This winter I hope to be working with the adaptive ski program at Bretton Woods, which is an idea that dates back to the WWII era. Injured/disabled veterans returned from their time in theatre and taught themselves to ski all over again, the adaptive ski program teaches disabled athletes to ski...or in the case of the severely disabled, gives them a chance to ski with special equipment navigated by the instructors.

    I think being outside and adventuring is like nothing else...and introducing someone to this life can change their life forever...in a positive way. Scouting is one way to do this. But, it is not the only way! I didn't let my own concerns or disagreements stop me from reaching out and volunteering and I hope it does not stop anyone else. :asian:


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  14. granfire

    granfire Sr. Grandmaster

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    After having seen how the hormones can get the better of a bunch of 15/16 yo boys....coed is not all that it's cracked up to be. :)
    seriously, from the age of - hmm - 12 on, segregation is not a bad thing. :D

    But you go, Girl! :)
    (did I mention: if you were closer I am sure we'd love to have you!)
     
  15. Tez3

    Tez3 Sr. Grandmaster

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    I think it's good to have the choice, here girls can go into Cubs and Scouts or they can go into the Guides which is single sex. It seems to suit people that they can choose.
     
  16. Dirty Dog

    Dirty Dog MT Senior Moderator Staff Member

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    Puberty ought to be recognised as a form of insanity.
     
  17. pgsmith

    pgsmith Master of Arts

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    Carol,
    The coed portion of Scouting is Venturing. Venture crews are 14-20, male or female. Venturing is more difficult than Boy Scouts as the crew is expected to do more of the work with less assistance, and the primary focus is high adventure outings rather than simple camp outs. It's also much harder to get properly trained adults as the number of adults that are willing to be advisors only, and also go on high adventure outings, is very limited. Here's a link for those curious ... http://www.scouting.org/scoutsource/Venturing.aspx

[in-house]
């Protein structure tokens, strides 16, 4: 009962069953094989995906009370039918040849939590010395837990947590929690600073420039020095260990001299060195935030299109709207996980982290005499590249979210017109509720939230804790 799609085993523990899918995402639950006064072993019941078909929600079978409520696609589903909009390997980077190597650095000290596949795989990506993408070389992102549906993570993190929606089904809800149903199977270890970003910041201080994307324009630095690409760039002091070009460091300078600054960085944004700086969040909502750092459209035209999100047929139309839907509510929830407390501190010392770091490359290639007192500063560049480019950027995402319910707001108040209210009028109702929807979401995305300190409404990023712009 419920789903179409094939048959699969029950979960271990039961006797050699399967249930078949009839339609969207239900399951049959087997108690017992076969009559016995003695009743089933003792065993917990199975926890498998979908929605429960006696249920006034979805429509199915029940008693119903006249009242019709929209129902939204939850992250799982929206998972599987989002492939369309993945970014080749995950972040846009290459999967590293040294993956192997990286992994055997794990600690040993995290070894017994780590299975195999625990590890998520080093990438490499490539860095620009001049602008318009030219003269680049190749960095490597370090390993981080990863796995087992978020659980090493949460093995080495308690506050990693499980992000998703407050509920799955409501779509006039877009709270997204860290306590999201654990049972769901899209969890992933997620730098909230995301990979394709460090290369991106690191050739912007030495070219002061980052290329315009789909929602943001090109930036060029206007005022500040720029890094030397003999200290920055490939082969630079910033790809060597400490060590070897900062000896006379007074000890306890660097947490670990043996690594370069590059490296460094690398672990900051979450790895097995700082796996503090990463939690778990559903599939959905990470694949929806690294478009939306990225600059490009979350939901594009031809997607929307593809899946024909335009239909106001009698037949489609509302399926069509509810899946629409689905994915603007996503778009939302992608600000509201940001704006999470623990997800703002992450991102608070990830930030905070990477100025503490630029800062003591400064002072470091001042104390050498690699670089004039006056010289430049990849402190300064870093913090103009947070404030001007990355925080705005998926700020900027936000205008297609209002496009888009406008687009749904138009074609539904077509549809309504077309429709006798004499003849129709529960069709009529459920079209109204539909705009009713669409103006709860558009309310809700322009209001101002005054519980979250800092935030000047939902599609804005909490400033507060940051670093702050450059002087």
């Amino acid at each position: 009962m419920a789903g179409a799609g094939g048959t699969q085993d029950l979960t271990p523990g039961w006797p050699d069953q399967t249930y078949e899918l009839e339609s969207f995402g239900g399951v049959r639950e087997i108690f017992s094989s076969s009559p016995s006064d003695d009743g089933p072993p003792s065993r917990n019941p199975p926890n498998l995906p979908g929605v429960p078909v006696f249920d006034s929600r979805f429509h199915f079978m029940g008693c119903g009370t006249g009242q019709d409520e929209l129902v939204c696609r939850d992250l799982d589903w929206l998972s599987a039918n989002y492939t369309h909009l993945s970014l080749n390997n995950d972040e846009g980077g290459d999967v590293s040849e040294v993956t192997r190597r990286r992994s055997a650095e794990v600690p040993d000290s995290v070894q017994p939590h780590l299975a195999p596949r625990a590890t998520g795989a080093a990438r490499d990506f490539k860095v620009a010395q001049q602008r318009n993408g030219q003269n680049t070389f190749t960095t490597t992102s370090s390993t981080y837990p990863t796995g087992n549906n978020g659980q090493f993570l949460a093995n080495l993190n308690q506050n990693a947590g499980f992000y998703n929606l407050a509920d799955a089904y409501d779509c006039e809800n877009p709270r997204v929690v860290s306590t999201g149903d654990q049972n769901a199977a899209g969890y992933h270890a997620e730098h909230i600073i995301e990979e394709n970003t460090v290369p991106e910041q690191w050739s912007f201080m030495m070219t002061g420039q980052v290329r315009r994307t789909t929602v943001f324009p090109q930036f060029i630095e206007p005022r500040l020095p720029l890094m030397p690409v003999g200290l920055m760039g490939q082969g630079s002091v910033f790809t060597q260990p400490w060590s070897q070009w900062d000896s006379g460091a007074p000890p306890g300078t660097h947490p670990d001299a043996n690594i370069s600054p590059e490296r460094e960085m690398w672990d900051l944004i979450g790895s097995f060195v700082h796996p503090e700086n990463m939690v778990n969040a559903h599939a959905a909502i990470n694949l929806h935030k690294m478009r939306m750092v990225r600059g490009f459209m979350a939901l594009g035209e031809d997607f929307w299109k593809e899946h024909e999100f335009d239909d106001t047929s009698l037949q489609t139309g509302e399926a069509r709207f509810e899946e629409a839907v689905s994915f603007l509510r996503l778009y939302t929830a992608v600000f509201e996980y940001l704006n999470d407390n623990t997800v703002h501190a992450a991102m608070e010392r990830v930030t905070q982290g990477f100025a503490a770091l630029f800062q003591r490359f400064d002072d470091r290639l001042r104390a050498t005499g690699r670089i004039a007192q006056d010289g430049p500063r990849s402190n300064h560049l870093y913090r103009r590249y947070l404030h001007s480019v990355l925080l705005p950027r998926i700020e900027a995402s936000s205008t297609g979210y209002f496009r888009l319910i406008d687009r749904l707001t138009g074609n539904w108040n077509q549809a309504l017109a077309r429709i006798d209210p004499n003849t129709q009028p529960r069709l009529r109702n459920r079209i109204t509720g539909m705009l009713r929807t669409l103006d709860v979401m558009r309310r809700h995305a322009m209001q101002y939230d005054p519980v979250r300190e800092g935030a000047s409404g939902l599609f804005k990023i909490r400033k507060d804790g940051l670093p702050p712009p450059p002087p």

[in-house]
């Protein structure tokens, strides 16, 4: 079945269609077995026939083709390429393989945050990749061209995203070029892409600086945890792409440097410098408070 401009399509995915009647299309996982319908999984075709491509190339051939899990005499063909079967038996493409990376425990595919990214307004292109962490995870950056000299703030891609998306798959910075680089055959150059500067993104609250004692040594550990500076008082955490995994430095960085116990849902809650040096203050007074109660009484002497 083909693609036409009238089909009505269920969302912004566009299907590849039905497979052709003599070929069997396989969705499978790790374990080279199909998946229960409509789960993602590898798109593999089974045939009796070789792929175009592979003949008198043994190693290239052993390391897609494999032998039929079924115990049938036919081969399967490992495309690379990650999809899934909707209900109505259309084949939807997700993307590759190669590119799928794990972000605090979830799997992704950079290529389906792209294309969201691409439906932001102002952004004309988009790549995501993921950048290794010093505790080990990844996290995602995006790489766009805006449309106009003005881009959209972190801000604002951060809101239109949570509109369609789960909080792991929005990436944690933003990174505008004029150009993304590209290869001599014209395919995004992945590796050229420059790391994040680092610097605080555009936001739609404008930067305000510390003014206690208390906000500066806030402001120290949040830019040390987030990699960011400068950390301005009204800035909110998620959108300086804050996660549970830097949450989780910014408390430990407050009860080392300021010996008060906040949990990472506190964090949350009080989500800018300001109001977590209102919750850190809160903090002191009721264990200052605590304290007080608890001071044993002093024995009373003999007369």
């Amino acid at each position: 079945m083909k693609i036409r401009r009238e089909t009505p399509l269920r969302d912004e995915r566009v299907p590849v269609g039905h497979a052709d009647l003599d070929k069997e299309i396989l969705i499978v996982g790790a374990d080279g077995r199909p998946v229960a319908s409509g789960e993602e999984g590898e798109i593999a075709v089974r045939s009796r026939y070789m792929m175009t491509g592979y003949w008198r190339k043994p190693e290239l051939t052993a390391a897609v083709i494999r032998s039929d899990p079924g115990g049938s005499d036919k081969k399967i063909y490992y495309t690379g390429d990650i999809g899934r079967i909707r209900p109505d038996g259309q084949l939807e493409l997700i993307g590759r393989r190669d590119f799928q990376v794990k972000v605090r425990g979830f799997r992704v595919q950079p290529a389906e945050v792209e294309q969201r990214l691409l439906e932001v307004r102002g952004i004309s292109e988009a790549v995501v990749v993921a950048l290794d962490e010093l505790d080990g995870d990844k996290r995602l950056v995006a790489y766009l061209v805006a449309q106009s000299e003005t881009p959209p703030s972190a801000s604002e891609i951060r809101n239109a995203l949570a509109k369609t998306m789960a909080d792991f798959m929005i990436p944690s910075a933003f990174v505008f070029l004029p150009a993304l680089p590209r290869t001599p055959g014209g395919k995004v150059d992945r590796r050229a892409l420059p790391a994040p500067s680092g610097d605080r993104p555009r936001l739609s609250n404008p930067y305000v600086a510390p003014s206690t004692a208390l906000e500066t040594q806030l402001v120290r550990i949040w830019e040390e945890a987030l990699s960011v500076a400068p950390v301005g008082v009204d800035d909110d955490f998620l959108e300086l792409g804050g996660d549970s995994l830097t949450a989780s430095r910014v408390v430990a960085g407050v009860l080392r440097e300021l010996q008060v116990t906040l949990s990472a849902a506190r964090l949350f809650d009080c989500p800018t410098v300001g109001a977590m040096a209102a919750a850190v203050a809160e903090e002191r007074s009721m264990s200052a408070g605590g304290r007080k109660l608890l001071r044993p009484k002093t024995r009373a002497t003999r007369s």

18. Makalakumu

    Makalakumu Gonzo Karate Apocalypse

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    A long time ago at a scout camp, I met a scout from Germany who told me that Scouting was not single gender in his country. From what I'm hearing you say this isn't really the case or maybe he was talking about Guiding? What is the real story, from your perspective?
     
  19. Bob Hubbard

    Bob Hubbard Retired

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    At one of our summer camps, one of the senior members of the troop was caught in his tent with the rangers daughter. Also of note was the poison ivy a little past his tent, where the 2 of them ran through after being caught. The remainder of the camp was uncomfortable for them both, for several reasons. :D
     
  20. Tez3

    Tez3 Sr. Grandmaster

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    I don't know anything about scouting in Germany. When I lived there it was as part of British Forces Germany (BFG), the Cubs we had were British and in British Scouting.